Interest rates are low, inflation is modest, monetary policy is very accommodative, and new initial public offerings (IPOs) are opening up well above their offering prices.
There are even some decent earnings results, which you wouldn’t necessarily expect given the headlines and economic data.
Snap-On Incorporated (SNA) is a $6.0-billion company that sells small tools and equipment to vehicle technicians. The Kenosha, Wisconsin-based company beat Wall Street consensus on revenues and earnings in its most recent quarter.
Third-quarter sales grew 5.8% to $753.2 million, while diluted earnings per share grew 13.5% to $1.43. The stock is up 25% year-to-date and 50% over the last two years.
PPG Industries, Inc. (PPG) is a Pittsburg-based company that supplies coatings and specialty products to industrial customers in the automotive, military, and aerospace industries.
The $24.0-billion company announced record third-quarter financial results. Total sales grew 17% to $4.0 billion, while earnings beat the Street by a wide margin.
And Winnebago Industries, Inc. (WGO) surprised once again by beating expectations on both revenues and earnings. The Forest City, Iowa-based manufacturer of recreational vehicles said that sales in its fiscal fourth quarter (ended August 31, 2013), jumped 32% to $214.2 million. Earnings grew to $10.6 million compared to adjusted earnings of $4.0 million (excluding a one-time tax benefit).
This is the company’s sixth consecutive quarter of increased sales in its order backlog. Management expects gross margins to improve throughout fiscal 2014.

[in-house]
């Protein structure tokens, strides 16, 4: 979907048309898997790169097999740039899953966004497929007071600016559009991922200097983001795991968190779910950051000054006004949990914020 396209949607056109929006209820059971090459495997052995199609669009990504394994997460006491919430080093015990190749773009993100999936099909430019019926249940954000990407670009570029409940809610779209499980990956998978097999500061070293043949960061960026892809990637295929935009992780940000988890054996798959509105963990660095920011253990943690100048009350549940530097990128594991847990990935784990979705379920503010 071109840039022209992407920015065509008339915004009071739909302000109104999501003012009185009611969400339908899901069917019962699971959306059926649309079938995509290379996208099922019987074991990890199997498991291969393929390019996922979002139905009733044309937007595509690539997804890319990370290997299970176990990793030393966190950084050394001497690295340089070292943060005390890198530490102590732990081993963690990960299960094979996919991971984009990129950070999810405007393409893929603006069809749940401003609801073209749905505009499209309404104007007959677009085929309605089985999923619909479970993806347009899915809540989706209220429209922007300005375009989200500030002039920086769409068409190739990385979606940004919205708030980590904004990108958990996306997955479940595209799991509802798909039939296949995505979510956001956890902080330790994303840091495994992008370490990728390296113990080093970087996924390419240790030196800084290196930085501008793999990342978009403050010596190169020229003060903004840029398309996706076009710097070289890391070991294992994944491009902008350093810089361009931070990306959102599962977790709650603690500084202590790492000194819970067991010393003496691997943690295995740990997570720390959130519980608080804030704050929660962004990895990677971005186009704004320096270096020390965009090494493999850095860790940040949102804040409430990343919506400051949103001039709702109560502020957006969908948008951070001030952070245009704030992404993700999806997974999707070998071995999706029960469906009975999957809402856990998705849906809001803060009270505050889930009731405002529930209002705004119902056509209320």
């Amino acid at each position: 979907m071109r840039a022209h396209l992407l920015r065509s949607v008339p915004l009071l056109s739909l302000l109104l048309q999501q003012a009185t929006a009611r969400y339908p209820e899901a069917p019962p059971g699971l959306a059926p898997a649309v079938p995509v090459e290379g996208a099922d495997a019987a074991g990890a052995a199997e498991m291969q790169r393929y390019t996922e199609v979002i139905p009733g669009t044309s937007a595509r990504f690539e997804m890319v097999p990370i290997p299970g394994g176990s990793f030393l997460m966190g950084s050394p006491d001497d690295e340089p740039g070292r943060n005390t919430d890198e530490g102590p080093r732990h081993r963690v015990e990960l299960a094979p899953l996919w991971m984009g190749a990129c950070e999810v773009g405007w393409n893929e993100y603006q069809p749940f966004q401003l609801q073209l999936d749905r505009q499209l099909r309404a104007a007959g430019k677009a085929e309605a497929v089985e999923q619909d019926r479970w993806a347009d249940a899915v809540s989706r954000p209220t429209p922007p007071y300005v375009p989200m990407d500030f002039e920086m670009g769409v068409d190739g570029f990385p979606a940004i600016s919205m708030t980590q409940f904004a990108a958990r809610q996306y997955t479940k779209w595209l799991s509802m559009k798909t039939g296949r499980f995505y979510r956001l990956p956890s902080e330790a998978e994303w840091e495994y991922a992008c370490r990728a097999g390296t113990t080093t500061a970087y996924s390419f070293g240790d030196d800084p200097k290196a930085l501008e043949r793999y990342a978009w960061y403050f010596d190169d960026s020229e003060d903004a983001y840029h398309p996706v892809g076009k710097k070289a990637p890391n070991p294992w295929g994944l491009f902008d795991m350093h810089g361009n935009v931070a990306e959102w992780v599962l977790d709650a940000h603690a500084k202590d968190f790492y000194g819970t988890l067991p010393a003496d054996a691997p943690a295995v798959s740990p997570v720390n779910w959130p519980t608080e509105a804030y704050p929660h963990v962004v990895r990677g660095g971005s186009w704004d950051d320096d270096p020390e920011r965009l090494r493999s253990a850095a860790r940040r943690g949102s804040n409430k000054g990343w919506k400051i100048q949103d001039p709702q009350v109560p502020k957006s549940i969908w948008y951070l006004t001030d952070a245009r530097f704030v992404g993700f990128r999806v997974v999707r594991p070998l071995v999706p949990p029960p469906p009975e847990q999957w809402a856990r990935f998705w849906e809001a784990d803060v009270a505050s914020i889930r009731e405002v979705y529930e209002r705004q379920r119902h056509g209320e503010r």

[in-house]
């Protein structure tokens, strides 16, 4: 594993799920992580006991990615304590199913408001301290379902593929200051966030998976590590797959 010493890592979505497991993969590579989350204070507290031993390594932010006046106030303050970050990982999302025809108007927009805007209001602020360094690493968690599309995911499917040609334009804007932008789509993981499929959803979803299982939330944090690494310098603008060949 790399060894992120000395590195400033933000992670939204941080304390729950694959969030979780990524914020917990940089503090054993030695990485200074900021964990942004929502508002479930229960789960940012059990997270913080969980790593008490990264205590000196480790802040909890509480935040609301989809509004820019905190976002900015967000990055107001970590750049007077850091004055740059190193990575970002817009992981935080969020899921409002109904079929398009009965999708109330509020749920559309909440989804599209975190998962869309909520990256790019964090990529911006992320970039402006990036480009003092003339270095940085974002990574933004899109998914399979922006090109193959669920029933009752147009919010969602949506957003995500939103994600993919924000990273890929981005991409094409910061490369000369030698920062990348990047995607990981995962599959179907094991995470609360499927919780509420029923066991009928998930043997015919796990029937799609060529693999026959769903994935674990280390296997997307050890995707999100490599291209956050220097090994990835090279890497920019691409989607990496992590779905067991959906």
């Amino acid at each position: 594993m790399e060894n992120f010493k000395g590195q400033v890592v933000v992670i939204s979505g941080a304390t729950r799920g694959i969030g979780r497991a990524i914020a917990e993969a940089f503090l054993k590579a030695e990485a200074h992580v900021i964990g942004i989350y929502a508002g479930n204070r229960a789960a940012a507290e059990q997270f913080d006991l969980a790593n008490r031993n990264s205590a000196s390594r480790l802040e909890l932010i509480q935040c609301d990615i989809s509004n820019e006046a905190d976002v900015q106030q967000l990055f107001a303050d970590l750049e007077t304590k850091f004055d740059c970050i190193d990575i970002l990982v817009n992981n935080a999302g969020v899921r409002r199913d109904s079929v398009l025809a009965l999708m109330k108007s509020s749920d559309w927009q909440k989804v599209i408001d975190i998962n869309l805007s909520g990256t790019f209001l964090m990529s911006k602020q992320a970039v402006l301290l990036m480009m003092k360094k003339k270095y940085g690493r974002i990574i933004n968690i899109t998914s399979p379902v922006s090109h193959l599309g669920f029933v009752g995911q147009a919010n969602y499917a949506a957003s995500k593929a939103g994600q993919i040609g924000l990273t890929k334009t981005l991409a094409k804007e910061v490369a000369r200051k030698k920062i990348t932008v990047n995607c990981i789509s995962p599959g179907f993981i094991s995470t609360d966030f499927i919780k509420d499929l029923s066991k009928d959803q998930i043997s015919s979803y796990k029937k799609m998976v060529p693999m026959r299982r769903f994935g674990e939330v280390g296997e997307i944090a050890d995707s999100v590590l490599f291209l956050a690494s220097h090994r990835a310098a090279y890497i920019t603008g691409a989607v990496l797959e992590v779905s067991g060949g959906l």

Not everything is rosy, but in many cases so far, those numbers are about a company not meeting Wall Street consensus (Overstock.com, Inc. [OSTK] is just one example). That doesn’t mean there isn’t growth out there.
Corporations are continuing to do what they’re good at—hoarding cash, squeezing costs, and keeping expectations for the future as modest as possible.
Like the second quarter, investor expectations were brought down considerably, so it doesn’t take much for a company’s shares to soar if they slightly beat consensus.
And not all financial metrics have to beat the Street for a company’s share price to take off. Chipotle Mexican Grill, Inc. (CMG), which has been a hot stock over the last 12 months, soared on the stock market after announcing that sales at existing restaurants rose an industry-beating 6.2% during the third quarter. Earnings grew to $83.4 million, or $2.66 per share, compared to $72.3 million, or $2.27 per share. This was below Wall Street consensus of approximately $2.78 per share for the third quarter of 2013. (See “Two Old Restaurant Stocks Offer Investors Growth.”)
The action is the action, and there remains a positive disposition to this market now that there is some near-term certainty from Washington. With several key stock indices pushing new highs, it won’t take much for the stock market to keep ticking higher on a short-term basis.